- Scope: Import and export of live animals, animal products, live plants, plant products and soils.
- Examples of Items Controlled: agricultural animals and plants, plant pests, soils from quarrantined areas, blood or serum samples, milk, meat and plant food items
- APHIS Import/Export website
This is not a comprehensive list of all US export control regulations; additional laws and regulations exist, but typically university activities will not involve data, goods or services under their jurisdiction. Although OSPR has no formal responsibility associated with regulations other than the EAR, ITAR and trade sanction regulations, we will try to put researcher in touch with the office or person at UVa or the cognizant agency that will be best able to assist.
Export control decisions depend on a correct understanding of the following terms. The official regulatory definition should be consulted in specific applications.
A. The term export, as used in export control regulations has an expansive meaning. Generally, an export includes any: (2) actual shipment of any covered goods or items; (2) the electronic or digital transmission of any covered goods, items, or related goods or items; (3) any release or disclosure, including verbal disclosures or visual inspections, of any technology, software or technical data to any foreign national wherever located; or (4) actual use or application of covered technology on behalf of or for the benefit of any foreign entity or person anywhere. The official definition of export under the EAR and ITAR should be consulted (see below) when determining whether a specific act constitutes an export. As is evident in many instances, export is defined so as to preclude the participation of foreign graduate students in research that involves covered technology without first obtaining license from the appropriate government agency.
B. The Export Administration Regulations (EAR), Title 15, sections 730-774 of the Code of Federal Regulations (CFR) are promulgated and implemented by the Department of Commerce. The EAR regulate the export of goods and services identified on the Commodity Control List (CCL), Title 15 CFR 774, Supp. 1. The complete text of the EAR and CCL are available online at http://www.gpoaccess.gov/cfr/index.html. Printed versions of the EAR and CCL are available for review at OSP.
C. The International Traffic in Arms Regulations (ITAR), 22 CFR §§ 120-130 are promulgated and implemented by the Department of State and regulate defense articles and services and related technical data that are identified on the Munitions Control List (MCL), 22 CFR § 121. Complete, on-line versions of ITAR and MCL are available online at http://www.access.gpo.gov/nara/cfr (Government Printing Office site) and at http://www.fas.org/spp/starwars/offdocs/itar (Website for the Federation of American Scientists). Print versions of ITAR and MCL are available for review at OSP.
D. Commodity Jurisdiction Ruling: Where an article is arguably covered by both the EAR and ITAR, a request can be made to the State Department to determine which agency will have jurisdiction over the export of the article.
E. Fundamental Research, as used in the export control regulations, includes basic or applied research in science and/or engineering at an accredited institution of higher learning in the United States where the resulting information is ordinarily published and shared broadly in the scientific community. Fundamental research is distinguished from research that results in information that is restricted for proprietary reasons or pursuant to specific U.S. Government access and dissemination controls. University research will not be deemed to qualify as Fundamental Research if: (1) the University accepts any restrictions on the publication of the information resulting from the research, other than limited prepublication reviews by research sponsors to prevent inadvertent divulging of proprietary information provided to the researcher by sponsor or to insure that publication will not compromise patent rights of the sponsor; or (2) the research is federally funded and specific access and dissemination controls regarding the resulting information have been accepted by University or the researcher. The citation for the official definition of Fundamental Research under the EAR is 15 CFR § 734.8. The ITAR citation is 22 CFR § 120.11.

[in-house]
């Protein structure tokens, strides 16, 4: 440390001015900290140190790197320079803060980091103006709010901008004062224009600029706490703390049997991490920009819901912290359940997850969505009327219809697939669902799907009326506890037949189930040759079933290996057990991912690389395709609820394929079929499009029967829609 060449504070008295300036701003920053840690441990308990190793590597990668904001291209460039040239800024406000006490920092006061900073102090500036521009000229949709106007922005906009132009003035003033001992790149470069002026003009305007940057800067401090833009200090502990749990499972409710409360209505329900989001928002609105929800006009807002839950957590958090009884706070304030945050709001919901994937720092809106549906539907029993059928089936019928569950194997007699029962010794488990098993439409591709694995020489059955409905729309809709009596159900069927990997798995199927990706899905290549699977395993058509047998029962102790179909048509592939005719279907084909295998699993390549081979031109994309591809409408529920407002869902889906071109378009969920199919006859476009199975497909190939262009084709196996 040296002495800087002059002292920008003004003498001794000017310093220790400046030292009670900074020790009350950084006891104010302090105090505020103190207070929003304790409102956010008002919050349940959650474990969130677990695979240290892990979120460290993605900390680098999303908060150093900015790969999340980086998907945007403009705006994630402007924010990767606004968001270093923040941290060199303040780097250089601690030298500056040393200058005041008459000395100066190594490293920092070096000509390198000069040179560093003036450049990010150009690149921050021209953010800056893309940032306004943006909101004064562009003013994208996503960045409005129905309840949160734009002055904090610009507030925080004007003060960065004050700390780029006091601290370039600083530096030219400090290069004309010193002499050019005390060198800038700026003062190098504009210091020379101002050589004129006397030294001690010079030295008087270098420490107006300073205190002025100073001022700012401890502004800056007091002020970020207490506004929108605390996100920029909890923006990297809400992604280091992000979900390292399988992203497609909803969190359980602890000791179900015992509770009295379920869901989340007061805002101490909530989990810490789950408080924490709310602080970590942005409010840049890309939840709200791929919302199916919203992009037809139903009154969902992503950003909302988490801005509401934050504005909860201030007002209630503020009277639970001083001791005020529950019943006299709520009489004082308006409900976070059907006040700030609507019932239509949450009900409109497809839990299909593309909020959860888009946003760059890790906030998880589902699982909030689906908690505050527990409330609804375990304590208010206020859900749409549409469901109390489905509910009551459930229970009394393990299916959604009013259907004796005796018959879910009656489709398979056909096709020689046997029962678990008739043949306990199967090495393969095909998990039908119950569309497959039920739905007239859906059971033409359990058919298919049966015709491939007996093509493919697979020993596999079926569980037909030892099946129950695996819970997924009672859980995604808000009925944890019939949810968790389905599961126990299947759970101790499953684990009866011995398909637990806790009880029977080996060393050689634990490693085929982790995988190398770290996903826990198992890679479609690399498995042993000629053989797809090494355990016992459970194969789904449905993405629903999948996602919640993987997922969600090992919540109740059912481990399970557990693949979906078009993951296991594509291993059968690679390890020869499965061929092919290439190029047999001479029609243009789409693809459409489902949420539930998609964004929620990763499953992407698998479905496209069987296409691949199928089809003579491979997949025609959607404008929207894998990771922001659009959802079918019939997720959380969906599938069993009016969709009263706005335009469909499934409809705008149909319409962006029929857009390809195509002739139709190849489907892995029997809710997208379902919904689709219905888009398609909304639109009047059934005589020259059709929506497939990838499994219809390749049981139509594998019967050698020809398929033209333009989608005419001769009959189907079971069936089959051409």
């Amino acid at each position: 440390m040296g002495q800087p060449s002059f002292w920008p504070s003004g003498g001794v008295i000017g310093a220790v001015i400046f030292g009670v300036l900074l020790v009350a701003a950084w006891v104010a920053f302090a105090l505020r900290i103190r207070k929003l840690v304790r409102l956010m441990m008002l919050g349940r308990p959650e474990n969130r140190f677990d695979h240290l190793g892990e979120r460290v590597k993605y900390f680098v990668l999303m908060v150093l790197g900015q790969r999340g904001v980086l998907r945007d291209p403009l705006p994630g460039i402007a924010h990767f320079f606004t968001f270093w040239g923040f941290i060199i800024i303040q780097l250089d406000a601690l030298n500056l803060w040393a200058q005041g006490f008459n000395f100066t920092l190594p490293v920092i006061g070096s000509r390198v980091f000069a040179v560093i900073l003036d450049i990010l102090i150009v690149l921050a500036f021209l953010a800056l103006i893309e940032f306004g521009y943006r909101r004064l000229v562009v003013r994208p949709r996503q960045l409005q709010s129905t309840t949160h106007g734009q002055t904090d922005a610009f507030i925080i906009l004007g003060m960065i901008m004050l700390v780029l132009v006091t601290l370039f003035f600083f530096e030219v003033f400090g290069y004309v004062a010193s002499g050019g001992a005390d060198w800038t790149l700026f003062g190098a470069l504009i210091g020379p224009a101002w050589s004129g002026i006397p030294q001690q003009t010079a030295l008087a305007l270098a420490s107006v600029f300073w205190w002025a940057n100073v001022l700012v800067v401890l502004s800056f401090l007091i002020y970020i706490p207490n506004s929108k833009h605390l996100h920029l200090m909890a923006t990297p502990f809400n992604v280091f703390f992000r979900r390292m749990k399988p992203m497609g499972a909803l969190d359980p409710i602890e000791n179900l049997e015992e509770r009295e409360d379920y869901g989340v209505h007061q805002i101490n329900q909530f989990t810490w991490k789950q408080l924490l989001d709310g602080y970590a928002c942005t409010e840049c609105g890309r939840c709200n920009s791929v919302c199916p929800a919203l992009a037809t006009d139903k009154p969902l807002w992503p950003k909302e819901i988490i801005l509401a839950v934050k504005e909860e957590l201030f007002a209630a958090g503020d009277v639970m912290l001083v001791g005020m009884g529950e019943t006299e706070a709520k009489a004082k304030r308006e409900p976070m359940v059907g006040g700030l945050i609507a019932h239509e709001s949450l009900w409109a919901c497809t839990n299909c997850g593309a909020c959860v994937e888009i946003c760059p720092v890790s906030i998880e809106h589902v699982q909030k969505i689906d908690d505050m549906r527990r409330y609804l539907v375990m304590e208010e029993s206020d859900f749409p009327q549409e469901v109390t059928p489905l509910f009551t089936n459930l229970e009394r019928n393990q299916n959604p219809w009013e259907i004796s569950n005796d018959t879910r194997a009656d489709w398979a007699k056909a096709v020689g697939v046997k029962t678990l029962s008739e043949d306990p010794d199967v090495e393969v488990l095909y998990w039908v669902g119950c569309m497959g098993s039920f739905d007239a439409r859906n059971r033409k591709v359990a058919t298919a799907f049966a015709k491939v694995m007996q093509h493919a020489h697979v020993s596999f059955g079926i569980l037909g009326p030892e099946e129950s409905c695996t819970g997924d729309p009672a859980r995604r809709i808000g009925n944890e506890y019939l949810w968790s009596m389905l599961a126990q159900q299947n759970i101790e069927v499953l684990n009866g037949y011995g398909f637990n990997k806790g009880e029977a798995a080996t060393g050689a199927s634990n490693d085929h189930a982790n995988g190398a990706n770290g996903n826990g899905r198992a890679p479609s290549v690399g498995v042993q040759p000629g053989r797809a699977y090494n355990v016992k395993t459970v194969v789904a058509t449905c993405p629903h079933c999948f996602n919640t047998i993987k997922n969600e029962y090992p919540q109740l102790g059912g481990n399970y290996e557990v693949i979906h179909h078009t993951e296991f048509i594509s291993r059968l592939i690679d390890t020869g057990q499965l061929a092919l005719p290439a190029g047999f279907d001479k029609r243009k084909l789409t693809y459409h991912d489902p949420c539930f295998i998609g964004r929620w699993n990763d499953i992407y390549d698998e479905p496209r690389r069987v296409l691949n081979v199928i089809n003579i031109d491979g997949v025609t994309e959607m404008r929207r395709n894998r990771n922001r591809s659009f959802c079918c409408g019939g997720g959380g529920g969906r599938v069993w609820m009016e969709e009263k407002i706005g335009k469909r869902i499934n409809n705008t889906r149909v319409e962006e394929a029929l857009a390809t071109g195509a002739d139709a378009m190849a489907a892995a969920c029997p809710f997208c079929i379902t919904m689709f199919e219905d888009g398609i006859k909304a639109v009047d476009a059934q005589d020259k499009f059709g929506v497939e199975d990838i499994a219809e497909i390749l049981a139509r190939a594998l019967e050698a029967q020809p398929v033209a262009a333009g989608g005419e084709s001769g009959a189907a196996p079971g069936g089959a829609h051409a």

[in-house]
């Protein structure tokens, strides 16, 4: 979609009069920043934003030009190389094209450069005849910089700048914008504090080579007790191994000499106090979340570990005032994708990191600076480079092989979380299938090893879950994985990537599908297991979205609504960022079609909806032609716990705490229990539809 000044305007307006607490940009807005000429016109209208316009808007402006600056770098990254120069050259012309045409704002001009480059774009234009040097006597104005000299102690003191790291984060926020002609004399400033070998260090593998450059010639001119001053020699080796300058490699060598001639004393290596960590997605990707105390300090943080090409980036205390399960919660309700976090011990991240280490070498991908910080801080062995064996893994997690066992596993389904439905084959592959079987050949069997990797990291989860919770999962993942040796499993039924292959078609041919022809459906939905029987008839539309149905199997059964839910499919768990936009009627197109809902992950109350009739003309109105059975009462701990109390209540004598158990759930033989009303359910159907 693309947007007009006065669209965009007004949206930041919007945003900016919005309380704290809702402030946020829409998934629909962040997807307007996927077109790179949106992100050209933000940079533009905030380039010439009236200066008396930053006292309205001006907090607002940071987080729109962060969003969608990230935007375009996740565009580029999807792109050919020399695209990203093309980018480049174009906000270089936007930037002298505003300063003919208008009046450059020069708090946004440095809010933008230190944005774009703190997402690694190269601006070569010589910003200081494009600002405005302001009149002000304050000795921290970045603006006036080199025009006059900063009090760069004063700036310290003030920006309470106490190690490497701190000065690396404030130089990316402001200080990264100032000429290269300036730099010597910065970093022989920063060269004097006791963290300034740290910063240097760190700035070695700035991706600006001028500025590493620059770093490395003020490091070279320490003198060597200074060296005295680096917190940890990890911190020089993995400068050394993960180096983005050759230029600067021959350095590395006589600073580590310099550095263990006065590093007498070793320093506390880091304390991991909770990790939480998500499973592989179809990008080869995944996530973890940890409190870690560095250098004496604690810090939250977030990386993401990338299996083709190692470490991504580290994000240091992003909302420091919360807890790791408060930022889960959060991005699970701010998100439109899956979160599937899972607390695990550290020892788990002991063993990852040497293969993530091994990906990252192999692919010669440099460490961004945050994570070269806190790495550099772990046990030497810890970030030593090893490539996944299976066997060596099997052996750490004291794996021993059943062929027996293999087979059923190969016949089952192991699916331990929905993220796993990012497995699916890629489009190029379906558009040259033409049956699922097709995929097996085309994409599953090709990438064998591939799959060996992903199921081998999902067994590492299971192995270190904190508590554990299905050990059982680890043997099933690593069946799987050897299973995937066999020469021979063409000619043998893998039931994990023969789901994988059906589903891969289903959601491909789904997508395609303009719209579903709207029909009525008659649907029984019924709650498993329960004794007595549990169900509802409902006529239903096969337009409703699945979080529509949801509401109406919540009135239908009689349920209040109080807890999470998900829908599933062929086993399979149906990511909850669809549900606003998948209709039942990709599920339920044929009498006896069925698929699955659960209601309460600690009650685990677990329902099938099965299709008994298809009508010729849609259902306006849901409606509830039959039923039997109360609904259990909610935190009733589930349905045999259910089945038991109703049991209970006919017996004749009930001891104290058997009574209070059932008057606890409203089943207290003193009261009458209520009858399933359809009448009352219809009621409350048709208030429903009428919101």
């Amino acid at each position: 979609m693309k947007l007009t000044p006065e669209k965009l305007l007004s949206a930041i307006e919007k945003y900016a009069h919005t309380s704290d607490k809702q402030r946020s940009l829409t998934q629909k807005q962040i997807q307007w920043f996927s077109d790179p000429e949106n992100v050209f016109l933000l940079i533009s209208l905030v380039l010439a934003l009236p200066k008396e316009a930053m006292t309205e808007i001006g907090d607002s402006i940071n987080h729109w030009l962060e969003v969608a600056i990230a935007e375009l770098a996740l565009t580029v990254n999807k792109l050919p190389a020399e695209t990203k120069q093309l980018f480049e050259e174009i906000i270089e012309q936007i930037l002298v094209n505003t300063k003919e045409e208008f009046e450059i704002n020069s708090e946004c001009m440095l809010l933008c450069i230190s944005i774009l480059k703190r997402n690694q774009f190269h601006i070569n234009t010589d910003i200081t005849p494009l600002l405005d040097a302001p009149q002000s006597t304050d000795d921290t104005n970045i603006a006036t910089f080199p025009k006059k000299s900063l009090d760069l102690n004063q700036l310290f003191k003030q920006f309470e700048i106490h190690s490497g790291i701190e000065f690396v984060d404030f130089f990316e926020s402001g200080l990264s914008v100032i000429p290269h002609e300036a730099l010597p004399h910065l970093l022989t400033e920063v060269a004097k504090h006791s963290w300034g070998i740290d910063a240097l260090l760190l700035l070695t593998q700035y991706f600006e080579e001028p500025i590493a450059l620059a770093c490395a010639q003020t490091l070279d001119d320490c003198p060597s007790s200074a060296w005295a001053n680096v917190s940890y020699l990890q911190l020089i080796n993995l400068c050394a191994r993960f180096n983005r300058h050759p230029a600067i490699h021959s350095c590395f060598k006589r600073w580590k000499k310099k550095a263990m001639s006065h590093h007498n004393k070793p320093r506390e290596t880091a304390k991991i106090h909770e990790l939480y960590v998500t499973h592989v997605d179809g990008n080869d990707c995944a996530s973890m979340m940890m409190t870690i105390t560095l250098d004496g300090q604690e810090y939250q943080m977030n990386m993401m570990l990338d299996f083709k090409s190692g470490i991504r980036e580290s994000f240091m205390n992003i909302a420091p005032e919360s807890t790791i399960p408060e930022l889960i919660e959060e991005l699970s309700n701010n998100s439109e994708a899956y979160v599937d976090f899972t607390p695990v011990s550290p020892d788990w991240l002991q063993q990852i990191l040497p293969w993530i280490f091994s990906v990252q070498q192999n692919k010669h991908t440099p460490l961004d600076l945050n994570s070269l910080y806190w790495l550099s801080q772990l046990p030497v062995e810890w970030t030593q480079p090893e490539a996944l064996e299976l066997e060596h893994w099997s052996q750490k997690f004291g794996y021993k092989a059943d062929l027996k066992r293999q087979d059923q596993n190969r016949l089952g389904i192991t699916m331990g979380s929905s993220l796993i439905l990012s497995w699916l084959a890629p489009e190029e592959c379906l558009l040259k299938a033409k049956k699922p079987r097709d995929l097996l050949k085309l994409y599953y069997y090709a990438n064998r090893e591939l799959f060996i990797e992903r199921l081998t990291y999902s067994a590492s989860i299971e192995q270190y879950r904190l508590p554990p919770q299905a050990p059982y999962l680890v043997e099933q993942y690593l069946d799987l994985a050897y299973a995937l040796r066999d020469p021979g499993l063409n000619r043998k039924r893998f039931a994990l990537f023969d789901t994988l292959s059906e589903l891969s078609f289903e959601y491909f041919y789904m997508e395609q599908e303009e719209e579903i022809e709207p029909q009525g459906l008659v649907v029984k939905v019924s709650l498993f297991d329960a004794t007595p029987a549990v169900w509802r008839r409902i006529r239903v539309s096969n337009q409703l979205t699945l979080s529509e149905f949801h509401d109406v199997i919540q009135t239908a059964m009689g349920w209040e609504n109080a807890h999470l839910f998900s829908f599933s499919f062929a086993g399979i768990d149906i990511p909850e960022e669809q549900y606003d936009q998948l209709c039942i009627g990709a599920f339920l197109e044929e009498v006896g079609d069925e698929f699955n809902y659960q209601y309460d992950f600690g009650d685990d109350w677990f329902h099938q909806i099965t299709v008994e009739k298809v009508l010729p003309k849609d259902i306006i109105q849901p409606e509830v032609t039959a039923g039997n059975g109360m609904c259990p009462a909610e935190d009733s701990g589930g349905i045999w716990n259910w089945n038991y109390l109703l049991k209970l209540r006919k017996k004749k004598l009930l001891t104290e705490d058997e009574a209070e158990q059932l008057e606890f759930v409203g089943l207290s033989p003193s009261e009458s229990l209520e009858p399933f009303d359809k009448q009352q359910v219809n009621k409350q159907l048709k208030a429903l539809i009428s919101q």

F. Public Domain (22 CFR § 120.11) means information that is published and that is generally accessible or available to the public: (1) through sales at newsstands and bookstores; (2) through subscriptions which are available without restriction to any individual who desires to obtain or purchase the published information; (3) through second class mailing privileges granted by the U.S. Government; (4) at libraries open to the public or from which the public can obtain documents; (5) through patents available at any patent office; (6) through unlimited distribution at a conference, meeting, seminar, trade show or exhibition, generally accessible to the public, in the United States; (7) through public release (i.e., unlimited distribution) in any form (e.g., not necessarily in published form) after approval by the cognizant U.S. government department or agency; and (8) through fundamental research.